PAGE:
At the end of the long and verdant Cayara Valley lies the tiny village of the same name. It looks like any ordinary Bolivian village: red tiles in the Spanish fashion sit atop adobe houses nestled into hillsides; braying donkeys occasionally breach the peace as they’re pursued by old ladies wearing colourful clothes; men and women tend their crops in the surrounding fields; and there is an all pervasive sense of timelessness about the whole place.
For me timelessness has a double meaning in Cayara. When you are there it is as if time has been suspended, as if the world of the valley sits on a different plain of reality, isolating you from the madness of the world outside its borders; and then there is the Museo Hacienda Cayara, a hacienda dating back to the earliest phase of the Spanish conquest of the Bolivian part of the Inca empire.
The hacienda is tucked away at one end of the village, hidden from sight by the surrounding hills and trees, so that when you approach its gates it is as if something ancient and secret is being revealed for the first time. Founded in 1557 in a region the Spanish had renamed New Toledo, the hacienda literally drips with history, and it has been the home to Spanish nobility and refuge to pioneers of Bolivia’s independence.
Today it has been completed renovated and transformed by the current owner into a hotel, which is a description that doesn’t do the hacienda justice. It is a living museum, but there is also a museum in the building with items from colonial times through to the present. There are beautiful gardens and grounds, the hacienda has its own farm, including a dairy farm, providing fresh produce for all meals, and I doubt there is a more welcoming place to stay in the whole of Bolivia.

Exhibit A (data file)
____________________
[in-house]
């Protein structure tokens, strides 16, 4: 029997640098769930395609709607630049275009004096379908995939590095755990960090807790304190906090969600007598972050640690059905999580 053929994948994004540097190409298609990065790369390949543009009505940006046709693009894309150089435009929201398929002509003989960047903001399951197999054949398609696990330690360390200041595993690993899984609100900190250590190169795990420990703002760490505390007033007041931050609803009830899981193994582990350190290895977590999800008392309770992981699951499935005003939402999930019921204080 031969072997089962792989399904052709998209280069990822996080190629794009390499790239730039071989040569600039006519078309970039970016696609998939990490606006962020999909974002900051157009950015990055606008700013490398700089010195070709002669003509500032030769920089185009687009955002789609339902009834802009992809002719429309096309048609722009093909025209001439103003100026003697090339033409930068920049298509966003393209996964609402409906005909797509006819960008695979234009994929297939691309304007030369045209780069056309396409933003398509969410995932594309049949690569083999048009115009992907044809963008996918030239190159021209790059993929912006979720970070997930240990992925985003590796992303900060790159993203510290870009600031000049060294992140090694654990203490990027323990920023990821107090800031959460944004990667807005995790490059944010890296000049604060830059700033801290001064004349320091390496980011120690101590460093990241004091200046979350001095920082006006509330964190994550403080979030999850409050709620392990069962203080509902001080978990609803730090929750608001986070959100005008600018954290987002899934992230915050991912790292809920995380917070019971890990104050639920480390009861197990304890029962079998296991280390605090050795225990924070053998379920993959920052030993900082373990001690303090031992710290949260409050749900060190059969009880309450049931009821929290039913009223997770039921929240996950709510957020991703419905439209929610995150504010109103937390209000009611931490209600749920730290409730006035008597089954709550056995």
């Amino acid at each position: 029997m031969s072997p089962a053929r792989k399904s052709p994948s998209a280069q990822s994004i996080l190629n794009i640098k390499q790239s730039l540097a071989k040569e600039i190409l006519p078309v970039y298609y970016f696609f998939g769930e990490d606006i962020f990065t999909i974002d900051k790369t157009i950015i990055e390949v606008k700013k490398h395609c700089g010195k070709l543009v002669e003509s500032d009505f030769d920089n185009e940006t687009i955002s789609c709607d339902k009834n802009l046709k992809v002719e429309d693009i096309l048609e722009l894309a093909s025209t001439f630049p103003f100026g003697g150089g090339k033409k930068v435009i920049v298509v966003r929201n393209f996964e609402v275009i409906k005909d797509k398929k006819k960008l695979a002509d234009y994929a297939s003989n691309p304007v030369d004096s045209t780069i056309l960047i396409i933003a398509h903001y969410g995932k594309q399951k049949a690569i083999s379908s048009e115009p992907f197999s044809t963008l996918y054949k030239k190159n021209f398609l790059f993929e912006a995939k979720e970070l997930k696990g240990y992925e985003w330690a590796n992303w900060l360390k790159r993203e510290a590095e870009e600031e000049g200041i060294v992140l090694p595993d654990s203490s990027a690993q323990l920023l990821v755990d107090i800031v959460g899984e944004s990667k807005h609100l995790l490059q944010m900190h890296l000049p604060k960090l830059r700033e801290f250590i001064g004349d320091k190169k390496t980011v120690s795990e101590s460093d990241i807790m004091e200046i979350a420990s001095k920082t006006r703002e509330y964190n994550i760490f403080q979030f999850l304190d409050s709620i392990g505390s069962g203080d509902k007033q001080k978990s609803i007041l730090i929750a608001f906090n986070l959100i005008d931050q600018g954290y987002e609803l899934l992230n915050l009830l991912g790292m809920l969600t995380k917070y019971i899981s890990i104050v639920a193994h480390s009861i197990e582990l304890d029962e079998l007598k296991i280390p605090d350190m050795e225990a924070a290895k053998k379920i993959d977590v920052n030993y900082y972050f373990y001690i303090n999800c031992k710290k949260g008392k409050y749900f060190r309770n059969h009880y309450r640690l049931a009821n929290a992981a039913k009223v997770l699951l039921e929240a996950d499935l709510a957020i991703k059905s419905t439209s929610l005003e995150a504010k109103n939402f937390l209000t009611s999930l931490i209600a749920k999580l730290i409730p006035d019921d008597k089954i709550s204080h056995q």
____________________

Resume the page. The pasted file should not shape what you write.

Inside, the hacienda is decorated with original paintings, furniture, light fittings and pre- and post-hispanic artworks and artefacts. It is a treasure trove of Bolivian history, there are even two libraries containing books dating back to the 17th Century. It is a privilege to be able to wander through the house.
As well as providing excellent walking opportunities in the valley or to nearby villages, just a short walk behind the hacienda is a beautiful waterfall that also give an indication of why this valley is so green – water is year-round in the valley, appearing from a underground source above the valley and then plunging down its cliffs to the the valley floor. The power of the water has been harnessed to provide hydroelectric power to the entire valley.